Aloha Surf Hotel

PC: John Rodarte

At the start of Stefan C. Schaefer’s “Aloha Surf Hotel,” Tai Alonzo (played by stand-up comedian Augie Tulba) has hit rock bottom. Alonzo, a one-time surf legend-turned-college-student, has just lost his support from a university, is unemployed, has a daughter to support and a van with everything he owns being towed away. His one shot at redemption lies in becoming a surf instructor at a locally owned hotel, which is on the brink of closing. 

This locally made independent film, beautifully shot on Maui by Dan Hersey and flush with local talent, is an underdog comedy with a warm center. Despite being fairly wholesome, it’s not above a scene where someone gets a tennis ball hurled into their crotch. It’s also not without imperfections, as the screenplay hits some choppy waters and is clumsy at times.

What keeps this charming crowd pleaser going is a winning performance by Tulba, whose forceful comic persona is well served here. Tulba wisely doesn’t try to make the character lovable but instead honestly taps into Alonzo’s never-failing persistence. Alonzo is the kind of man who seemingly must fight through every moment of his life, but Tulba somehow conveys a tender heart and never resorts to making him merely angry. 

It’s obvious from the beginning how good the casting is- when Alonzo’s home/mobile unit is towed away, you laugh, even as its heartbreaking. Tulba’s wired performance is exactly what this movie needs. He throws himself into the role (often literally) and visibly relishes the opportunity to go for broke in his first ever leading role. Tulba (also known by his stage name, Augie T) is such a natural for his own starring vehicle, it’s a wonder it took this long for him to find one.

There are some great running gags, involving intrusive wind surfers, the hotel’s legacy as a haven for celebrities and a mainland couple suffering through a bumpy “babymoon.” The scenes that had me dying with laughter involve a broadcast on a small Hawaiian TV station, which is constantly being erupted by random visitors. There’s also an agreeably silly and utterly nonsensical bit where Alonzo manages to set up an elaborate trap for anyone defacing a wall with graffiti; its right out of a Road Runner cartoon and doesn’t make much sense but it made me laugh all the same.

For every joke that doesn’t land (like a battle with a pig that somehow doesn’t get the easy laughs that it should), there’s a dozen more waiting in the next scene. While the gags are hit and miss, Tulba and the ensemble cast keep the goodwill going. 

Matt Corby’s scenes as Alonzo’s best friend are consistently hilarious- his character is amusingly drawn and Corby has a great rapport with Tulba. 

Leave it to veteran character actor Branscombe Richmond to inject a true center to the film, as he brings a tenderness and lived-in authenticity, playing a man keeping a family dynamic while suffering the presence of fools on a daily basis. Directed by Stefan C. Schaefer, who also wrote the script (based on a story he conceived with Jonathan Stern), “Aloha Surf Hotel” is an extension of his 2016 TV movie, “Surf Break Hotel” (Richmond appears in both versions, in the same role).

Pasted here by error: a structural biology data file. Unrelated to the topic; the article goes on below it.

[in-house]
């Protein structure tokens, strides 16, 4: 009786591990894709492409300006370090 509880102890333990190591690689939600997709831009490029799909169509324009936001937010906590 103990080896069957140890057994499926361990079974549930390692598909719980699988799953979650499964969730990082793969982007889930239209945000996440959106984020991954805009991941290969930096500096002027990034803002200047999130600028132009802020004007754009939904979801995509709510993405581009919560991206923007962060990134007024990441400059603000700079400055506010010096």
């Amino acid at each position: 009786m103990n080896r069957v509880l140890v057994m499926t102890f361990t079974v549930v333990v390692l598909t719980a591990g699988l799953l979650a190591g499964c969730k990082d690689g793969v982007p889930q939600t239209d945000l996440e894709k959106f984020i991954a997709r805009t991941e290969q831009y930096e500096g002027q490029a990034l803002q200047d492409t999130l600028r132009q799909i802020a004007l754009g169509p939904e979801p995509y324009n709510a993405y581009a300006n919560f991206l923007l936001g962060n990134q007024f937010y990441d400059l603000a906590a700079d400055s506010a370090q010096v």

Playing an employee of the hotel who has serious skills hitting the waves, Taiana Tully is a real charmer and a major star in the making. Likewise, Shawn Mokuahi Garnett, best known for playing Flippa on the new “Hawaii 5-O,” is a scene stealer- Garnett is playing an ancillary character but has the comic chops to maximize his every appearance. 

There’s also a charming cameo from Fairai Richmond (who also served as the second unit director) as a flirtatious deliveryman (yet another character/ subplot that should have played a bigger part in the story). Alex Farnham plays Shiv, a fiendish yoga instructor and one of the film’s central antagonists. He’s a bit much, even in a movie this broad and a little of him goes very long way. Being made on Maui, the film wouldn’t earn its local cred without a Kathy Collins cameo.

There are too many endings and a few rushed developments that wind up dead ends. Rather than giving Alonzo a chance to showcase his many scholastic abilities (ala “Back to School”), the story neglects to explore some sharp comic potential and makes a beeline for the big wrap-up. 

Inevitably, this will be compared to the kind of zany, character-driven comedies that Adam Sandler still makes (when he’s not starring in prestige dramas) and the comparison is complimentary. I’ve never given the cartoonish logic of “The Wedding Singer” or “Happy Gilmore” much thought afterward and the same applies here. The just-go-with-it attitude of Tulba’s character applies to the movie overall.

Perhaps the film will prove a striking footnote for Tulba, who was just recently elected to the position of County Council. As an entertainer-turned-movie-star-turned politician, he has nothing to worry about- this is no “Bedtime for Bonzo” (for the youngsters, that’s a Reagan reference).

This is mostly family friendly (mostly, because of a bit involving bondage, which might be hard to explain to a small child). For young audience members, the “grown up” jokes will likely soar over their heads. Zany, loose and light, this offers a nice message on taking pride in who you are and making the most of the skills you’ve applied in life. 

“Aloha Surf Hotel” likely won’t be remembered as a reflection of its era, as the comic formula on hand goes all the way back to the silent era. However, what it offers overall is actually quite valuable; Schaefer has made an engaging and funny movie in a time when we all could really use a good laugh. 

Aloha Surf Hotel premieres at the 2020 Hawaii International Film Festival. A theatrical release is forthcoming.